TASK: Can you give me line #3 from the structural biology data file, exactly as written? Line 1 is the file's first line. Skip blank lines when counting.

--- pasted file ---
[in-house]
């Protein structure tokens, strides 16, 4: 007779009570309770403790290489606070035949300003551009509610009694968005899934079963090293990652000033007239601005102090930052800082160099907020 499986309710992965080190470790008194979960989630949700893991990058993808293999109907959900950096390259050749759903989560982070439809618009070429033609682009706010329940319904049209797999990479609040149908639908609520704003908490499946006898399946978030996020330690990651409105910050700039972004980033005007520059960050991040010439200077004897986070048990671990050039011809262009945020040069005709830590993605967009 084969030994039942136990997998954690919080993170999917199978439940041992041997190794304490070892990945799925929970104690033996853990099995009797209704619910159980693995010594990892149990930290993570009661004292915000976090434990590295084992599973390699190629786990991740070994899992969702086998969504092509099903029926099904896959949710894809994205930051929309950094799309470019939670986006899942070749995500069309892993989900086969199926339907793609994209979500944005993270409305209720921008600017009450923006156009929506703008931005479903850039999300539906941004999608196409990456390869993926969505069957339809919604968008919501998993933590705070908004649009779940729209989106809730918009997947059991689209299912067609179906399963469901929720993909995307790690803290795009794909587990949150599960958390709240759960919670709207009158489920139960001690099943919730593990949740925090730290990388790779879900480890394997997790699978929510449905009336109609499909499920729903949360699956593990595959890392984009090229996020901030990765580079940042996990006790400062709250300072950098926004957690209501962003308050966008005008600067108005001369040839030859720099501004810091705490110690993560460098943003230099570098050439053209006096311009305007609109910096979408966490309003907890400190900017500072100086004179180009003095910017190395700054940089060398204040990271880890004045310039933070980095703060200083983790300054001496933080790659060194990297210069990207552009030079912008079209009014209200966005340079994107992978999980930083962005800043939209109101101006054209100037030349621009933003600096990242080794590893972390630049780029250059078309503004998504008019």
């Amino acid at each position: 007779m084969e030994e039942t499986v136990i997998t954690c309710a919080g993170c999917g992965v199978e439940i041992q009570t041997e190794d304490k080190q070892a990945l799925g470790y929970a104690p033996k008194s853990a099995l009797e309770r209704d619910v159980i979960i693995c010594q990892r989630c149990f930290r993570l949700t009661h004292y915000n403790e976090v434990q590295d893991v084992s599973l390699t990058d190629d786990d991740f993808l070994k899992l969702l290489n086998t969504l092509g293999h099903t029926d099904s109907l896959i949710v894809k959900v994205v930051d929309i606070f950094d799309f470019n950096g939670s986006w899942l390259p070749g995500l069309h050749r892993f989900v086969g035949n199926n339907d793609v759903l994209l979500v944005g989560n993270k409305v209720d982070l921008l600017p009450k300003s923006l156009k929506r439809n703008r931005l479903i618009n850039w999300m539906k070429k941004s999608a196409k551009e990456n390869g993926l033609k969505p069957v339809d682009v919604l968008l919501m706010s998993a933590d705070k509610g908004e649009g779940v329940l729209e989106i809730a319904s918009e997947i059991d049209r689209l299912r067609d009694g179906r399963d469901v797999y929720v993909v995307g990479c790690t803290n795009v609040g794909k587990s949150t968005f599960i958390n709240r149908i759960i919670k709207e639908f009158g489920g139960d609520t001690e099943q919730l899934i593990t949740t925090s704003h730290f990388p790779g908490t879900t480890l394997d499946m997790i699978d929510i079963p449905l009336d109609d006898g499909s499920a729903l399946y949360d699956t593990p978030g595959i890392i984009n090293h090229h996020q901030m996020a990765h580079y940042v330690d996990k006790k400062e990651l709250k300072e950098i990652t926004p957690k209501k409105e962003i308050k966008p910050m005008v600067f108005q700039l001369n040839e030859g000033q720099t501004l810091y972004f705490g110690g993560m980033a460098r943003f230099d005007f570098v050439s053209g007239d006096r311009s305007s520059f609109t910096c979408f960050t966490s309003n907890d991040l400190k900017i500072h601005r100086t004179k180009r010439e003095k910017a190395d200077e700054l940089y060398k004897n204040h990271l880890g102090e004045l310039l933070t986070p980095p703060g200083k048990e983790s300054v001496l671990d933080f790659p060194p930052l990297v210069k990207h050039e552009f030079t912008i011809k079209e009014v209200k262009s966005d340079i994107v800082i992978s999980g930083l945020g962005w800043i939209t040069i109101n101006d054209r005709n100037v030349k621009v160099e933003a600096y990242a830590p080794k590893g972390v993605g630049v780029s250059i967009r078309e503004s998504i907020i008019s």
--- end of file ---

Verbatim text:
């Amino acid at each position: 007779m084969e030994e039942t499986v136990i997998t954690c309710a919080g993170c999917g992965v199978e439940i041992q009570t041997e190794d304490k080190q070892a990945l799925g470790y929970a104690p033996k008194s853990a099995l009797e309770r209704d619910v159980i979960i693995c010594q990892r989630c149990f930290r993570l949700t009661h004292y915000n403790e976090v434990q590295d893991v084992s599973l390699t990058d190629d786990d991740f993808l070994k899992l969702l290489n086998t969504l092509g293999h099903t029926d099904s109907l896959i949710v894809k959900v994205v930051d929309i606070f950094d799309f470019n950096g939670s986006w899942l390259p070749g995500l069309h050749r892993f989900v086969g035949n199926n339907d793609v759903l994209l979500v944005g989560n993270k409305v209720d982070l921008l600017p009450k300003s923006l156009k929506r439809n703008r931005l479903i618009n850039w999300m539906k070429k941004s999608a196409k551009e990456n390869g993926l033609k969505p069957v339809d682009v919604l968008l919501m706010s998993a933590d705070k509610g908004e649009g779940v329940l729209e989106i809730a319904s918009e997947i059991d049209r689209l299912r067609d009694g179906r399963d469901v797999y929720v993909v995307g990479c790690t803290n795009v609040g794909k587990s949150t968005f599960i958390n709240r149908i759960i919670k709207e639908f009158g489920g139960d609520t001690e099943q919730l899934i593990t949740t925090s704003h730290f990388p790779g908490t879900t480890l394997d499946m997790i699978d929510i079963p449905l009336d109609d006898g499909s499920a729903l399946y949360d699956t593990p978030g595959i890392i984009n090293h090229h996020q901030m996020a990765h580079y940042v330690d996990k006790k400062e990651l709250k300072e950098i990652t926004p957690k209501k409105e962003i308050k966008p910050m005008v600067f108005q700039l001369n040839e030859g000033q720099t501004l810091y972004f705490g110690g993560m980033a460098r943003f230099d005007f570098v050439s053209g007239d006096r311009s305007s520059f609109t910096c979408f960050t966490s309003n907890d991040l400190k900017i500072h601005r100086t004179k180009r010439e003095k910017a190395d200077e700054l940089y060398k004897n204040h990271l880890g102090e004045l310039l933070t986070p980095p703060g200083k048990e983790s300054v001496l671990d933080f790659p060194p930052l990297v210069k990207h050039e552009f030079t912008i011809k079209e009014v209200k262009s966005d340079i994107v800082i992978s999980g930083l945020g962005w800043i939209t040069i109101n101006d054209r005709n100037v030349k621009v160099e933003a600096y990242a830590p080794k590893g972390v993605g630049v780029s250059i967009r078309e503004s998504i907020i008019s």